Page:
Dallas’ Homeless Epidemic…

TZ1-HOMELESS COMMISSION_1470188162918_1790345_ver1.0I wasn’t at Dallas’ City Council briefing yesterday, when the Dallas Homeless Commission gave them the results of our study compiled over the summer. Believe it or not, I was in meetings, trying to build support for a new permanent supportive housing initiative! So, I was relegated to news reports.

Let’s just say, that I am unimpressed with the response of our council…

According to the Dallas Morning News, the range of responses went from calls for more ‘innovative’ responses to calls for the city to ‘own’ the problem…

“Reactions from council members were mixed. Some were critical of the commission’s first presentation, saying the group didn’t try to find new ideas to address homelessness…“If the council doesn’t get serious about this problem … we’ll have this problem perpetually,” council member Lee Kleinman said.”

Here are the facts: The city of Dallas has ignored the ‘new ideas to address homelessness’ for decades. The ideas presented ARE the new ideas to address homelessness based on best practices across the nation. And in response to Lee Kleinman…RIGHT ON! This problem DOES belong to the city of Dallas. If there was no CitySquare, no Austin Street Shelter, no Metro Dallas Homeless Alliance, Dallas homeless would still be the problem of the city of Dallas.

The response of Dallas Commission on Homelessness to its charge, was that the city initially invest, $3 million which would house about 600 homeless vets and chronically homeless adults (I DO have a problem with the ask, because its way too low – although, I’ve been assured it’s actually closer to $9 million. Dallas has at least 3800 homeless people. Any proposal that doesn’t include enough money to address the needs of at least 25% to half of them in the next 18 months isn’t realistic…but that’s just me…).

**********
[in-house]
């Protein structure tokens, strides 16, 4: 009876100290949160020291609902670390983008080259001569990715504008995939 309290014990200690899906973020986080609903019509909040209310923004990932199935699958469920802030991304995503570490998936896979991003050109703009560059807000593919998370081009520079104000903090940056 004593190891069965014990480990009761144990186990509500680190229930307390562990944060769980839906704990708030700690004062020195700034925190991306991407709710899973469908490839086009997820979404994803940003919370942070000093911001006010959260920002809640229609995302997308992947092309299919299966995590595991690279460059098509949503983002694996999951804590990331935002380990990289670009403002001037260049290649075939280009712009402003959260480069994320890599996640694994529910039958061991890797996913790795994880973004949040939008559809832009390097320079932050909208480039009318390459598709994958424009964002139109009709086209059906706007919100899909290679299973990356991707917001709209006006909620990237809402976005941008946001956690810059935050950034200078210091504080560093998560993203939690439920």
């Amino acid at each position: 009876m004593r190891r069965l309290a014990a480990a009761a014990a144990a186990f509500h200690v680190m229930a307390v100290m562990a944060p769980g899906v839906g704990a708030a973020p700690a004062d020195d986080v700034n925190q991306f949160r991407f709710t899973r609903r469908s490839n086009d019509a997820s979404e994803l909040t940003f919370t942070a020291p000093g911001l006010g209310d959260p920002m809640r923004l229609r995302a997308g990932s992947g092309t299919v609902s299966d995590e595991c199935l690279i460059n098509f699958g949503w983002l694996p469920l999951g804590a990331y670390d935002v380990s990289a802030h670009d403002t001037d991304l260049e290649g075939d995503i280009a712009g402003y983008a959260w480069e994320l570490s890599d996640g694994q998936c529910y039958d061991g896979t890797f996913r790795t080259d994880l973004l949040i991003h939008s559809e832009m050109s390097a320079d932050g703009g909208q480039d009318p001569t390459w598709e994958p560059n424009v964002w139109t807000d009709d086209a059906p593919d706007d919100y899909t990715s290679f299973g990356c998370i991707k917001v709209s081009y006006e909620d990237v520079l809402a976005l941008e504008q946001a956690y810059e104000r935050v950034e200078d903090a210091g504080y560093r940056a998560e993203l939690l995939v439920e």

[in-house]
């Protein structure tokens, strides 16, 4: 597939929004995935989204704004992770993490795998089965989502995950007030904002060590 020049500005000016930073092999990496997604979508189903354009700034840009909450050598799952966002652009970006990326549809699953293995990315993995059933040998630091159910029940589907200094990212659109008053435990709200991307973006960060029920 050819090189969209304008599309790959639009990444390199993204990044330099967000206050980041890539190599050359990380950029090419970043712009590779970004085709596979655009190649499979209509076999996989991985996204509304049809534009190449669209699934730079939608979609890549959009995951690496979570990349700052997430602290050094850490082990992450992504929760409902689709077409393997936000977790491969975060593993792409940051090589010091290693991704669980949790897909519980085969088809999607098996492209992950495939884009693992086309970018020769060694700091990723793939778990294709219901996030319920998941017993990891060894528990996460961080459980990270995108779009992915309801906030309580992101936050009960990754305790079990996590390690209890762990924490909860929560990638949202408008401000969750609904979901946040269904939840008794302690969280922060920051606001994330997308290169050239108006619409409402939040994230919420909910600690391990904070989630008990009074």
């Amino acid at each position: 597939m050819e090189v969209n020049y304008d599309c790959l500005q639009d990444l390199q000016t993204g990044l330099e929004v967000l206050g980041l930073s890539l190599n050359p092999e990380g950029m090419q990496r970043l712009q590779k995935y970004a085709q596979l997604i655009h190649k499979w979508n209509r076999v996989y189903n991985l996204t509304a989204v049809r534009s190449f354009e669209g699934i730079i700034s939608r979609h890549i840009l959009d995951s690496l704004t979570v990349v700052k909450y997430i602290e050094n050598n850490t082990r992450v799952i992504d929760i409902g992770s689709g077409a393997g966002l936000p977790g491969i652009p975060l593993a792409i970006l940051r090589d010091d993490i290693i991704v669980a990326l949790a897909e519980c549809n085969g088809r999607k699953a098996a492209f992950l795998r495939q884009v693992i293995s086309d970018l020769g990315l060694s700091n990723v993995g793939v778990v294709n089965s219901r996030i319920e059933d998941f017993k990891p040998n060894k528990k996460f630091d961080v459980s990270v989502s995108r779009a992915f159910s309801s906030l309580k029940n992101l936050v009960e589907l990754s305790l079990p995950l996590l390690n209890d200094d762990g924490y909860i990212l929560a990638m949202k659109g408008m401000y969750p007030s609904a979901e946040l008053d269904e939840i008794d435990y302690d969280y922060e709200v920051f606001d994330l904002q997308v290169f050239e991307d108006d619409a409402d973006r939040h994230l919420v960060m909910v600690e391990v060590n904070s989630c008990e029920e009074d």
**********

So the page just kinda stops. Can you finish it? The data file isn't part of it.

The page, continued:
Dallas has doesn’t have a Homeless problem. Dallas has a Homeless epidemic. If we had nearly 4000 citizens, afflicted with any disease…the Zika virus, ebola, pneumonia, that’s just how it would be defined…an epidemic. That’s how we need to see it, an epidemic, one from which most of the people afflicted, will almost certainly die. They will die sicker, and younger, from diseases that are more treatable and/or curable than the rest of our more healthy population.

The difference is they are poorer than the rest of us. That makes it easier for us not to care as much. That makes them easier to ignore and to drag out arguments about what we can and should do about them, and to substitute and confuse our arguments for action. Until we all become incredibly less rich…in ways we can’t even imagine…